I left Friday morning to visit my brother who lives in Rochester, NY. I have to drive 400 miles in each direction. When you get to Albany, after over 2 hours in the car, the GPS says "Take I 90 west for 200 miles, then take exit 45". That's very depressing. I don't use the GPS any more until I get off the highway. (Just don't tell my brother I don't know how to get to his new place from the highway without directions.)

So with anticipation of this fun drive, even if I refill the CD player, I have decided to make a few yarn store stops. I have picked out two to stop at on the way there, two for while I am there, and two the trip home. That will be six total which is plenty. I will probably buy too much yarn but it will be fun.

For those of you who don't know, I knit and crochet scarves, cowls, and headbands which I sell at craft fairs in November and December. This keeps me busy year round and gives me some extra spending money in time for the holidays.

I am getting away for a change. I have had a lot of stress and too much to do at home so I need some time away. I think it is relaxing because in addition to spending time with my brother, I have fun with my nieces and nephews and the two new kittens. I am screening my phone calls as well as ignoring my email.

I return home tomorrow night. With a big bag of yarn. And will see a newly painted bathroom I hope. Maybe we will even be able to pick up our new car - which is another cause of stress in itself.

Saturday, March 22, 2014

Please take a nanosecond to feel sorry for Myriad Genetics

They have become lawsuit happy. The Supreme court has said no company can hold the patent to a gene last summer. This means that Myriad Genetics has lost their monopoly, huge prices, and ability to strong arm the breast cancer population with their patent on the BRCA genes Okay that nanosecond is now long over.

Now we can get on the road to reality. Myriad has decided that since they have lost their patent, their lawyers are going to get rich. They are in the "let's sue so we can keep our monopoly as long as possible".

"Last week's ruling by Judge Shelby is perfectly clear about all that is at stake for Myriad:
Although Plaintiffs [Myriad Genetics] have shown that they are likely to suffer irreparable harm through erosion of their test pricing structure, loss of their share of the testing market, and loss of their exclusive patent terms if an injunction does not issue ... Plaintiffs are unable to establish that they are likely to succeed on the merits of their claims.
In other words, Myriad's earnings will undoubtedly take a serious hit from increased competition, but this fact cannot override the substantial doubt about whether they will prevail in their legal claims."

I hate people that are lawsuit happy.

But this underscore additional issues with genetic testing and personalized medicine.

"Not only have the courts pushed back on Myriad's monopoly, at the end of 2013, the Food and Drug Administration (FDA) moved to stop the direct-to-consumer genetic testing company 23andMe from marketing and selling its DNA testing service without approval.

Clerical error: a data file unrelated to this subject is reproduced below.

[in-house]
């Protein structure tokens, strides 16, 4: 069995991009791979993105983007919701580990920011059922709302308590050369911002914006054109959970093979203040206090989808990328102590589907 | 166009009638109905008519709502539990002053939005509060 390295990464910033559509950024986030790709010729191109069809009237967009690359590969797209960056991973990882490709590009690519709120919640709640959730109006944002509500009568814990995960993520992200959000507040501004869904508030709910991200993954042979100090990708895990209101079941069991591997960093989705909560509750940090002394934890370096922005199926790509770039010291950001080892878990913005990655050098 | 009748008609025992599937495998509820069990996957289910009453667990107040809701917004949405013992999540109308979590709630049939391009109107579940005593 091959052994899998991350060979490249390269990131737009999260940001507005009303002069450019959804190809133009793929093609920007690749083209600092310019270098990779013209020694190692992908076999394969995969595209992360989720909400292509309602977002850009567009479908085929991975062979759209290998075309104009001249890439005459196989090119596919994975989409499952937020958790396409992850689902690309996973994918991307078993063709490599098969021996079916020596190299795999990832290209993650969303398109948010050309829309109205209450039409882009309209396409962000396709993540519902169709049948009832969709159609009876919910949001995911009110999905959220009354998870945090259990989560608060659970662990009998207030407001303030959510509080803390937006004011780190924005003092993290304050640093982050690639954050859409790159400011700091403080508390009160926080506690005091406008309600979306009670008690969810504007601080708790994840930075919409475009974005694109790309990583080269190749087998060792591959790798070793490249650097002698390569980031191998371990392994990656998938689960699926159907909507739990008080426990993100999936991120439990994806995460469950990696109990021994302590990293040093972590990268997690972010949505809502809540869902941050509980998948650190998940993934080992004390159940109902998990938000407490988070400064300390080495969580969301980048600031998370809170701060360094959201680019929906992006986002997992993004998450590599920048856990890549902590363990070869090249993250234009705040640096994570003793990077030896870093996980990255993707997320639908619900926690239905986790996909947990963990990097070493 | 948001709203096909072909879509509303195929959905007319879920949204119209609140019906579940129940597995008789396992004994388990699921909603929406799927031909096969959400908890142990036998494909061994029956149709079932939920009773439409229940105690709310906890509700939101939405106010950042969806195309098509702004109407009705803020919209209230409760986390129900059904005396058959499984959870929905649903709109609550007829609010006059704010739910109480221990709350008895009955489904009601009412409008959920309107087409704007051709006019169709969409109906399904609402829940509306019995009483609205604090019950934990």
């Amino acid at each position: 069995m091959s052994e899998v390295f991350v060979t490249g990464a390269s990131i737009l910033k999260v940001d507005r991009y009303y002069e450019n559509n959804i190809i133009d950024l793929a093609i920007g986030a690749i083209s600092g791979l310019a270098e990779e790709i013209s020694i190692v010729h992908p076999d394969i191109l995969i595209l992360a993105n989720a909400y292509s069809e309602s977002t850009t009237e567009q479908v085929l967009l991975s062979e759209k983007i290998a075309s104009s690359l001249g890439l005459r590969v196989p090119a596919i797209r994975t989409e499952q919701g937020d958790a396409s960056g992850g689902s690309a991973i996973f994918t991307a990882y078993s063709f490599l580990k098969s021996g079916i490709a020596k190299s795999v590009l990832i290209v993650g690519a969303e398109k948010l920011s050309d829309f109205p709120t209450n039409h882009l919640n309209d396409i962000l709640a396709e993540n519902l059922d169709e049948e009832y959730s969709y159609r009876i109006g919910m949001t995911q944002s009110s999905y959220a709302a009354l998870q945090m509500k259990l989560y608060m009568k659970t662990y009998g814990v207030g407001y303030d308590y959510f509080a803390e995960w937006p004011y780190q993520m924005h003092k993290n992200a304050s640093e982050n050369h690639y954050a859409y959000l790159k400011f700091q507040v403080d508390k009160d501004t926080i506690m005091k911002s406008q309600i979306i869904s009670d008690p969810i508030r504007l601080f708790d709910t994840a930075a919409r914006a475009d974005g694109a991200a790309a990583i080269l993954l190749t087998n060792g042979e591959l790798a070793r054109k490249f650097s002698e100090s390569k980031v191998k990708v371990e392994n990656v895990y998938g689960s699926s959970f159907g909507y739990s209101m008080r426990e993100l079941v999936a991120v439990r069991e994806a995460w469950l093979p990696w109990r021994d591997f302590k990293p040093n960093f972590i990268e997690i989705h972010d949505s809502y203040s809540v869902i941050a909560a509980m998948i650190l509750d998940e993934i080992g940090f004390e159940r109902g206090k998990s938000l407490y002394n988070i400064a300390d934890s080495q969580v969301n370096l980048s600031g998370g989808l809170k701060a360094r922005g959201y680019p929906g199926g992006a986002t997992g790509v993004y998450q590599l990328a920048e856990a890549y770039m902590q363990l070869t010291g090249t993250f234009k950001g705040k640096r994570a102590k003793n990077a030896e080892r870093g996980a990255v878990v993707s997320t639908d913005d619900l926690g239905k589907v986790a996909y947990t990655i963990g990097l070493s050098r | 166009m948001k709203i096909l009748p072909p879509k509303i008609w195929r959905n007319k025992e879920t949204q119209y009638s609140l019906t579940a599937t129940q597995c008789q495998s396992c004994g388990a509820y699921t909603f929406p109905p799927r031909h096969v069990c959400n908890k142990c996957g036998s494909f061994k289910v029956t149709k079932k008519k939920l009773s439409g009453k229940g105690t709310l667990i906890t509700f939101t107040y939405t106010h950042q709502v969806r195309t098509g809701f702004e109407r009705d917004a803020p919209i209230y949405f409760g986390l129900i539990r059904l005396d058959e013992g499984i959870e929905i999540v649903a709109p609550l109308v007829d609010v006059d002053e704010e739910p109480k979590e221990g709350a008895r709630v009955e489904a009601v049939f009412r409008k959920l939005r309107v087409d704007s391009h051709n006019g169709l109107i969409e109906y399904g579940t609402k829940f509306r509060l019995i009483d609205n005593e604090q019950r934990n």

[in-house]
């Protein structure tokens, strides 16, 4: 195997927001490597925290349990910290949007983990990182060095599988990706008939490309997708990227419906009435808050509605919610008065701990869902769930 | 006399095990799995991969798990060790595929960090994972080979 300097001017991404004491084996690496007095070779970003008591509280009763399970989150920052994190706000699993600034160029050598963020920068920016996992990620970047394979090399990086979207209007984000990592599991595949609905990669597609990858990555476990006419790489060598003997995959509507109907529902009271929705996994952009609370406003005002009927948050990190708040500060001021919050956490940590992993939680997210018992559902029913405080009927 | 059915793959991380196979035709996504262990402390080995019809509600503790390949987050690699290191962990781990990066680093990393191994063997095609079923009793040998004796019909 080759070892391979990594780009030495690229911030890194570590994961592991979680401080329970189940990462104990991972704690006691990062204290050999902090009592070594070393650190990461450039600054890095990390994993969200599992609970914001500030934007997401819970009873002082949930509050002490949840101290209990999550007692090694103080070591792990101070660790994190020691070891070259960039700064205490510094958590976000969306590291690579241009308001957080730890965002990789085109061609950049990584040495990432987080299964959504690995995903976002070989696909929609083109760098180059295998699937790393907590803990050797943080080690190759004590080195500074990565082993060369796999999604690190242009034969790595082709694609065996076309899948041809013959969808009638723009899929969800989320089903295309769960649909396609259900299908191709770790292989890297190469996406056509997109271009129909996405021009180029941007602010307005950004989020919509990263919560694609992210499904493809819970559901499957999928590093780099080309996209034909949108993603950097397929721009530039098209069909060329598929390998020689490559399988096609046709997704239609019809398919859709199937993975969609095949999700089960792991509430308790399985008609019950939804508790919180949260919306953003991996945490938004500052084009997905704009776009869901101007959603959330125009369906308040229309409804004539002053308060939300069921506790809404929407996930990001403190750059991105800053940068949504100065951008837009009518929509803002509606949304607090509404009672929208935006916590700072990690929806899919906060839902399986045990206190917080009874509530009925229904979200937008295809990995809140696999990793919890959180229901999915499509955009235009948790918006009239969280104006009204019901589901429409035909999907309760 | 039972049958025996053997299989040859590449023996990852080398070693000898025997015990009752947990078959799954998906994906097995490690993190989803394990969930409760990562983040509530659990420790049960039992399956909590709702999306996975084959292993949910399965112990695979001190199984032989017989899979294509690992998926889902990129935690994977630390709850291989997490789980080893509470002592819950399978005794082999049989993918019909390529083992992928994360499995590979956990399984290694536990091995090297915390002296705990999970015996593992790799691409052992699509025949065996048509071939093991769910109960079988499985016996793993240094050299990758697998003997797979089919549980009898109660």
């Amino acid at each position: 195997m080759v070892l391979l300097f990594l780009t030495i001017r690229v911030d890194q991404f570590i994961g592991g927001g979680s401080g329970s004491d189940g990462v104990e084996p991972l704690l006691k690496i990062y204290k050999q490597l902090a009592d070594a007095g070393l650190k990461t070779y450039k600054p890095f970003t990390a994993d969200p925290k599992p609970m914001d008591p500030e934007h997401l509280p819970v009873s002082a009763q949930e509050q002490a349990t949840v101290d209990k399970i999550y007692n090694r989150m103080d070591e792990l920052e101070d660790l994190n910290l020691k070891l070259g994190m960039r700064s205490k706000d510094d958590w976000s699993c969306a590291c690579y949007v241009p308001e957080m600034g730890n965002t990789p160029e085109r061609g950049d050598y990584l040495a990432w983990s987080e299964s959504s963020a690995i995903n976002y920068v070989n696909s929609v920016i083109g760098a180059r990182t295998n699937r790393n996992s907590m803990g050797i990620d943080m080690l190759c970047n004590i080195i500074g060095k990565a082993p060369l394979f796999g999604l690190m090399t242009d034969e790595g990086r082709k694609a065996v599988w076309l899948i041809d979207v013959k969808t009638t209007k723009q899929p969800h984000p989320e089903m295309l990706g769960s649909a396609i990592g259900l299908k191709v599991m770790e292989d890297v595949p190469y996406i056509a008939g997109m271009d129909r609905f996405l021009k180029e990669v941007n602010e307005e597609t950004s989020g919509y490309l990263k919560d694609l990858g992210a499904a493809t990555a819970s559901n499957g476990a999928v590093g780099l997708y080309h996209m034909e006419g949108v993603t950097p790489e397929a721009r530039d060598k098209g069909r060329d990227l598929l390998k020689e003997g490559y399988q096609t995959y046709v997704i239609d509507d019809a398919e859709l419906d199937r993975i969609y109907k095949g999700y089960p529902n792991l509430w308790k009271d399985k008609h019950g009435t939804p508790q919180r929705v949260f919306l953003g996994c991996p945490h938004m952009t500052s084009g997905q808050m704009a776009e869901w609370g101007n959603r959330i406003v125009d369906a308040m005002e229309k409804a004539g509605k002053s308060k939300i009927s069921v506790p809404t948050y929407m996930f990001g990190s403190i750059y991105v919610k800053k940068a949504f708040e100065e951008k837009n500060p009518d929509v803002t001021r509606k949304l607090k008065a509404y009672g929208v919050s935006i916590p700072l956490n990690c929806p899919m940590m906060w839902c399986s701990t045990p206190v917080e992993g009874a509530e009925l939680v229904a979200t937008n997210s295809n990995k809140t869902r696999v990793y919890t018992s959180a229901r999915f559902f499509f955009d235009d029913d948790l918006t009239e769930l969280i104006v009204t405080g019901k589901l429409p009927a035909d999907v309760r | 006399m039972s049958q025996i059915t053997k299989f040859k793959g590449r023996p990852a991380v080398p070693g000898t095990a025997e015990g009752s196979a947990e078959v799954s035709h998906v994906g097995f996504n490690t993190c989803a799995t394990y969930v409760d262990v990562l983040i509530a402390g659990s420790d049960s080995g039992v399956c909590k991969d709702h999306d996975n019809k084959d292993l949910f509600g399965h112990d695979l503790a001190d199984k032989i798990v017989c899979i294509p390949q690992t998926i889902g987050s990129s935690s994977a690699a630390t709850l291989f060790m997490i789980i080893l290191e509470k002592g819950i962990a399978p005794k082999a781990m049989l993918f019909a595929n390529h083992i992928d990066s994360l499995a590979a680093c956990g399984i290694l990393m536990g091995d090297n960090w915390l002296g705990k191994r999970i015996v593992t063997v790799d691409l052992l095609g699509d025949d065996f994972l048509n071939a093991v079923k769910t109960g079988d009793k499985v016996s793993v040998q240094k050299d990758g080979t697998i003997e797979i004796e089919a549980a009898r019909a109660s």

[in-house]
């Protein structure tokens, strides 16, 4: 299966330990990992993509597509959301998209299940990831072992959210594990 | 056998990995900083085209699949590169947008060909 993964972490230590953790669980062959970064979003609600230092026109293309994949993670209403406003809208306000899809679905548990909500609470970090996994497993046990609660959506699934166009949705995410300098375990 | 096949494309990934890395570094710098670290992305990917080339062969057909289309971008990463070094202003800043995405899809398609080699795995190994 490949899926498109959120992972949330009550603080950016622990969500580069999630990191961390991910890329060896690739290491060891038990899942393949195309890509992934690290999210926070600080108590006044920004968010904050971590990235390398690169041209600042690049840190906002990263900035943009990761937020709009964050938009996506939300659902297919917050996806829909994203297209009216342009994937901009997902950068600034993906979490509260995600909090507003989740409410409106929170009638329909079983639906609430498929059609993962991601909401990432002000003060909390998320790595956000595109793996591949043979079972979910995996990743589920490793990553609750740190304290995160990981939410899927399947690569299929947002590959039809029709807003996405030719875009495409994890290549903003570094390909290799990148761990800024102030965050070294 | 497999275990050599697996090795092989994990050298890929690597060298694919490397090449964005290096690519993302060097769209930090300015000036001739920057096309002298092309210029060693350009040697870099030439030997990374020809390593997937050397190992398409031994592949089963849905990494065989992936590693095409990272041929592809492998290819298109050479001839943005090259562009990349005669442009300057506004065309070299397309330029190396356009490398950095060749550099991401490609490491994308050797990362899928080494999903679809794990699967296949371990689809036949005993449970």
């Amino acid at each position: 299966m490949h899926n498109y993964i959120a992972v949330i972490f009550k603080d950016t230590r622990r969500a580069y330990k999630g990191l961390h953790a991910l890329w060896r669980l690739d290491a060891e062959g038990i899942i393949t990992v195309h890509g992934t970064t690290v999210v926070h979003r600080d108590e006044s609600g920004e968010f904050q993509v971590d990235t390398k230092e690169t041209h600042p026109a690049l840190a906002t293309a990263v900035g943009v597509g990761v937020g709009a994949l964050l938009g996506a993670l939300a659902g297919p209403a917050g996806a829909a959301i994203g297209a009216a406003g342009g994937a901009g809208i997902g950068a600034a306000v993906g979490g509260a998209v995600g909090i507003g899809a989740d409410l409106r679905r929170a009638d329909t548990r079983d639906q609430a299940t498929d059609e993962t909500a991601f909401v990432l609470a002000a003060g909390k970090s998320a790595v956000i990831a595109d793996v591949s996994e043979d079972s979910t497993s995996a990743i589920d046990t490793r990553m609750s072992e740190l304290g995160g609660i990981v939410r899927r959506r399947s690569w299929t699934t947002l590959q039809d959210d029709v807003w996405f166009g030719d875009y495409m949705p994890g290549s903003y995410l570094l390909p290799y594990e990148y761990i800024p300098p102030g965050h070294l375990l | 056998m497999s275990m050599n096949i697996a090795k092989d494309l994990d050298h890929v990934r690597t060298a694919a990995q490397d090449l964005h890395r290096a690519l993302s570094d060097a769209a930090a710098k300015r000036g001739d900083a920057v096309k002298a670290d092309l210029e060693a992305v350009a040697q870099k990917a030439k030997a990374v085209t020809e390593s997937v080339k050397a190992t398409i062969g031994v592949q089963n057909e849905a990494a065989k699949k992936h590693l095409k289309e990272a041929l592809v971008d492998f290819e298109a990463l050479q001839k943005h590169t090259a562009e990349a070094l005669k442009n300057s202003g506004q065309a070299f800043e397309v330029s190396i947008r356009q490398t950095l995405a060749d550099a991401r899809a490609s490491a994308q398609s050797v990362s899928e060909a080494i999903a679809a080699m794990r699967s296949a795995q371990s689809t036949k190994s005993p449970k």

As with all medical drugs and devices we must balance the desire for innovative new treatments with our demands for safety and efficacy. As more labs and companies enter the BRCA testing market, we must ensure that these tests are properly regulated to protect public health and patient interest. Genetic tests claiming to provide medical information must be analytically and clinically validated so we know that what companies are telling customers is in fact accurate. Nor should companies be permitted to overpromise the benefits of genetic testing or to drum up people's fear of disease in order to sell more tests. All genetic testing should be accompanied, both before and after testing, by independent and professional genetic counseling so that potential customers understand the limitations of testing, their individual test results and all of their medical options.

Finally, we should refuse to allow companies to hoard, for their own gain, our medical and bio-data collected through the process of testing. Critics of Myriad have long noted that the company stopped contributing to the primary international database on genetic mutations related to breast cancer, in what is widely seen as a move to further capitalize on their monopoly access to more than a million women's family history and genetic information. Similar critiques have been made that 23andMe is using its customers' bio-data and familial information to launch new business products."

Genetic testing is the new thing. I'm  not ready to turn my DNA over to just anyone. And I would be very upset if they tried to upsell me on additional tests based on what I already have...

But I will follow this story and see where it ends up. But I never felt sorry for Myriad Genetics.

Friday, March 21, 2014

OMG A picture without makeup? How scary!

Okay, this is just dumb. As far as I am concerned this is right up there with the Facebook fad of a few years ago where women posted their bra color or purse color to show their support for women with breast cancer. It was a secret and men were not supposed to know.